Tracking raw material physically issued to the shop floor

We currently use a back flush inventory system. We need a way to track actual material consumption by part (not just the usage in the BOM) We need to track material that has been physically provided to the shop floor by job. We have a single bin location.

The PartTran table holds this. Try filtering by the JobNum field. Note the TranType field too to see what type of transaction you are looking at. This is an easy dashboard. Job Tracker uses this for the material transactions.

Dan, what is the physical unit of measure of the issue and the consumption ie are you physically issuing a full unit, but typically consuming in partials of a full unit (think 25l container of something consumed in ml)?

Is there any issuing of material happening on system and is there scope to do this if it doesn’t currently happen?

I ran into this issue at my previous employer. Accounting who controlled E10 wanted backflush for simplicity, but then bitched about not having accurate job numbers.

You could:
A) Simple turn off backflush and issue the material, returning unused.
B) Write your own custom “issuing” - which essentially would just track material in/out of jobs.

At the moment we pull materials off a pick list, and the problem is we are consuming larger quantities of paint (in gallons) than our production should require. So management is adjusting a percent number to the BOM’s over all, but before that happens the question is what is being issued out. Since we do not transfer quantity to a bin an audit of the PartTran would not provide any information but it does give us some ideas on how it could if we implemented better inventory controls (thanks Jason Woods).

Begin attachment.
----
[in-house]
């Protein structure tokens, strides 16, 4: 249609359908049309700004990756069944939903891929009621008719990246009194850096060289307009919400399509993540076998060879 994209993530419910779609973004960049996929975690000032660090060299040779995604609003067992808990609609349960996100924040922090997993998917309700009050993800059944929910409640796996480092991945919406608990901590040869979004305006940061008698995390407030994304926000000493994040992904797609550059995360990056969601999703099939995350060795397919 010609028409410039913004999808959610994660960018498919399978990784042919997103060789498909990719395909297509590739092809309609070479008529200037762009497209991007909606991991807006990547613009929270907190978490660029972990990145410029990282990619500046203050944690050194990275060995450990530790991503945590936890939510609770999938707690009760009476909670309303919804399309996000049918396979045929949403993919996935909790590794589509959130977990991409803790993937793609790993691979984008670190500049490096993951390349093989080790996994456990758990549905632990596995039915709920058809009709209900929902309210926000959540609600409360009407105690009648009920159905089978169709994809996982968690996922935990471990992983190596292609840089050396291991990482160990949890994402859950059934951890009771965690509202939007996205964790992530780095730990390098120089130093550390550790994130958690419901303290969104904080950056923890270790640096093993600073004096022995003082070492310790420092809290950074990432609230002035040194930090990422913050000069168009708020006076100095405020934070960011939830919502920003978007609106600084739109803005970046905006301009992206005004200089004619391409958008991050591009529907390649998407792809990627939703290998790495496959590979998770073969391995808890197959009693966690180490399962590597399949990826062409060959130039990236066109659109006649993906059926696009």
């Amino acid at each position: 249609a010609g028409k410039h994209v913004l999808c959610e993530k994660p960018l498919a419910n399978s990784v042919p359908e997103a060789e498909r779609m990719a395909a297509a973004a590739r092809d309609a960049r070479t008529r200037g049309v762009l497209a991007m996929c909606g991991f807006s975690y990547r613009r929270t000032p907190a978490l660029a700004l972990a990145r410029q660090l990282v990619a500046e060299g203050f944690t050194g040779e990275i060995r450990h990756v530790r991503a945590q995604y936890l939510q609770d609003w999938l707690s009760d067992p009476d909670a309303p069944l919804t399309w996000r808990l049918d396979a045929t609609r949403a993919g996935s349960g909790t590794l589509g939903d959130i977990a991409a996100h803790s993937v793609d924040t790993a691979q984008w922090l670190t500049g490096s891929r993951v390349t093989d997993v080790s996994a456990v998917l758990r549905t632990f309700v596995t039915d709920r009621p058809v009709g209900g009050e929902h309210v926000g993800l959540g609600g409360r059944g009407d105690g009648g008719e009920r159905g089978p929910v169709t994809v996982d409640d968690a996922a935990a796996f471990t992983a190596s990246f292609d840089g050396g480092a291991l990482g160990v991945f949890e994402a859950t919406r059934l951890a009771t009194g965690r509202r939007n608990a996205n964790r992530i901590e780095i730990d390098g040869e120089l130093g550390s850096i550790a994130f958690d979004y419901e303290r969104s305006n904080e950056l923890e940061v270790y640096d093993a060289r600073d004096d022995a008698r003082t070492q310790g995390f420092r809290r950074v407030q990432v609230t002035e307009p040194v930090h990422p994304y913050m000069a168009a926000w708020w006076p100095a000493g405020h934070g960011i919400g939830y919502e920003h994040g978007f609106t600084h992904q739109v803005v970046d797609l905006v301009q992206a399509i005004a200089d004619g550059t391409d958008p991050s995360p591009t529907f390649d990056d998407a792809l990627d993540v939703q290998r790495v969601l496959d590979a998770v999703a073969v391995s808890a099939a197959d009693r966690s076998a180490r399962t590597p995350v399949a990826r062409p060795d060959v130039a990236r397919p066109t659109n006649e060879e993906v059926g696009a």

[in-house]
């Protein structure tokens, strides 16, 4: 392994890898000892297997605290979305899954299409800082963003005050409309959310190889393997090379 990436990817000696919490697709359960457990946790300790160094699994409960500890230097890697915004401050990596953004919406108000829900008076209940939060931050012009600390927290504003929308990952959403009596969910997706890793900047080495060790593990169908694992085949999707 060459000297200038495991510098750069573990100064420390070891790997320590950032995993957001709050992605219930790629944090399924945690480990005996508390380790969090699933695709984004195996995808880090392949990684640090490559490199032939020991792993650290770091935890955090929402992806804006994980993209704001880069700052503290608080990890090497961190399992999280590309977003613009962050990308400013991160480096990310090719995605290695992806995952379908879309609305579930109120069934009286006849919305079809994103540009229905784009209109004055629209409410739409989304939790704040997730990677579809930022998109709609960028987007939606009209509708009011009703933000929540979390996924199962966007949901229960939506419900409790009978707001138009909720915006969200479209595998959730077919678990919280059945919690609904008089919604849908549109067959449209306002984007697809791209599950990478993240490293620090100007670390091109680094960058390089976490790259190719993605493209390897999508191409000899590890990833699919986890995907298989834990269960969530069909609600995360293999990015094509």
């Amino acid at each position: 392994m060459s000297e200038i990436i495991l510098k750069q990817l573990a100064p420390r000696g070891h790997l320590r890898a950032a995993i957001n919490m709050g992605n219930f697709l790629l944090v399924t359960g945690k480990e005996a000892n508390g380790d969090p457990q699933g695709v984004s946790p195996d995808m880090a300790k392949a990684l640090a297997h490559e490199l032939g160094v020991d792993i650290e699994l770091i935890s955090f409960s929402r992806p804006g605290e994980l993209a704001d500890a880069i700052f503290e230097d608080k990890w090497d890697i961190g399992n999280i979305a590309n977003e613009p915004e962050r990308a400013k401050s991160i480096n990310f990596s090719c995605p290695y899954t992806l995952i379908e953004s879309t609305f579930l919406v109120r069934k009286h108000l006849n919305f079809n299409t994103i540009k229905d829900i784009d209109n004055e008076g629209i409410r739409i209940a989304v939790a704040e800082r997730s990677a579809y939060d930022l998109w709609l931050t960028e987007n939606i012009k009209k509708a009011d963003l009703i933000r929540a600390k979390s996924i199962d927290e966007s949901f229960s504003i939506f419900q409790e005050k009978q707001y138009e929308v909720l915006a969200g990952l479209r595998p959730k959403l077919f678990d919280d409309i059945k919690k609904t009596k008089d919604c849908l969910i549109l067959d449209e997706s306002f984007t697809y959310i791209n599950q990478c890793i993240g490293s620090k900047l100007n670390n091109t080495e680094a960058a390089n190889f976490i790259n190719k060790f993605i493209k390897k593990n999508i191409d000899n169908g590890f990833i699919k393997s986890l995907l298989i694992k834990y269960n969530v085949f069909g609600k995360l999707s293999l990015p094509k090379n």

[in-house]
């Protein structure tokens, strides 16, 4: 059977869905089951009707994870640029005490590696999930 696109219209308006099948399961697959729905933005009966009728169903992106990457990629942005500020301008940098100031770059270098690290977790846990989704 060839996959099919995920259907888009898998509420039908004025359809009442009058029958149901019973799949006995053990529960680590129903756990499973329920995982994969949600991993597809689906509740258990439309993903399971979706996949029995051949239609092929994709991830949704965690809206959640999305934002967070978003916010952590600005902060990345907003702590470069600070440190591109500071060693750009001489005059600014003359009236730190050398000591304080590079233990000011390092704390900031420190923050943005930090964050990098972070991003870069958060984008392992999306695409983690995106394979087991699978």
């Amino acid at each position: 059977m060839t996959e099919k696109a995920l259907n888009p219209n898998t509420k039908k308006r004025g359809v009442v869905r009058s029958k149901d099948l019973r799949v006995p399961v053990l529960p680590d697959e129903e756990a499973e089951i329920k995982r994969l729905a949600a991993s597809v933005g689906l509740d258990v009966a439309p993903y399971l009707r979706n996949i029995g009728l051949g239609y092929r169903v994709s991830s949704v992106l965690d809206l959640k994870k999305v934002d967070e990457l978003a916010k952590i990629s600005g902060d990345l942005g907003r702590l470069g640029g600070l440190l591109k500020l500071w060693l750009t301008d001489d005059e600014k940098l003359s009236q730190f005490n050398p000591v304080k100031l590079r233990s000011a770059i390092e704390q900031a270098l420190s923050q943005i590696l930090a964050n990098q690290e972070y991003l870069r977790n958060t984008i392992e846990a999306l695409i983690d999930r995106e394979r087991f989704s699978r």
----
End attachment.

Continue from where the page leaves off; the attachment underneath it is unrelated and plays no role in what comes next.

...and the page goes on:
Thank you all for your replies, we need to do a better job with inventory controls I just didn’t know where and how and the responses help fill in some of that.


The problem with backflushing is that it’s static numbers. If you make the BOM too low, you wont see usage and your inventory will show more qty than you actually have.

We do the following for steel - we buy and issue in full sheets but in reality consume portions of a full sheet often in very small quantities for a particular jobs (we nest multiple jobs in the same sheet size to get full utilistaion/minimise setups). On a regular basis we will have offcuts which will be reused but which will result in a rectangular sheet turned into a shape that is two circles, three stars and the Millennium Falcon. There are also issues with how Epicor aggregates these partials if booked back into stock (0.3 of a sheet plus 0.5 plus 0.2 would show 1 sheet on hand but you can’t cut something that needs a contiguous 0.8 of sheet from those aggregated partials and it gives an incorrect picture of material on hand - this si not an issue specific to Epicor btw.

To further complicate this we frequently use a different size sheet than specified on the bom - for example nested in larger size with lots of other jobs (cost will be same as same weight of material is used) to maximise utilisation/minimise offcut/scrap

Prior to E10 we were not transacting steel on system and there was no way the business could support folks issuing to jobs as it would be hundreds of small transactions every day. This meant we had no real idea of what we had used or what we had on hand

In order to get some degree of traceability of what we have on hand/not on hand and usage as full sheets, we did the following.

-A non-nettable fictitious bin called SHOP was setup.

-All steel was set to backflush and this fictitious bin was set up as the primary bin for each part. However any steel purchased uses the default purchasing parameters so is booked into the default stock bin (Stores) not the fictitious bin, which is purely for backflushing and as it is non nettable has no impact to on hand or stock value.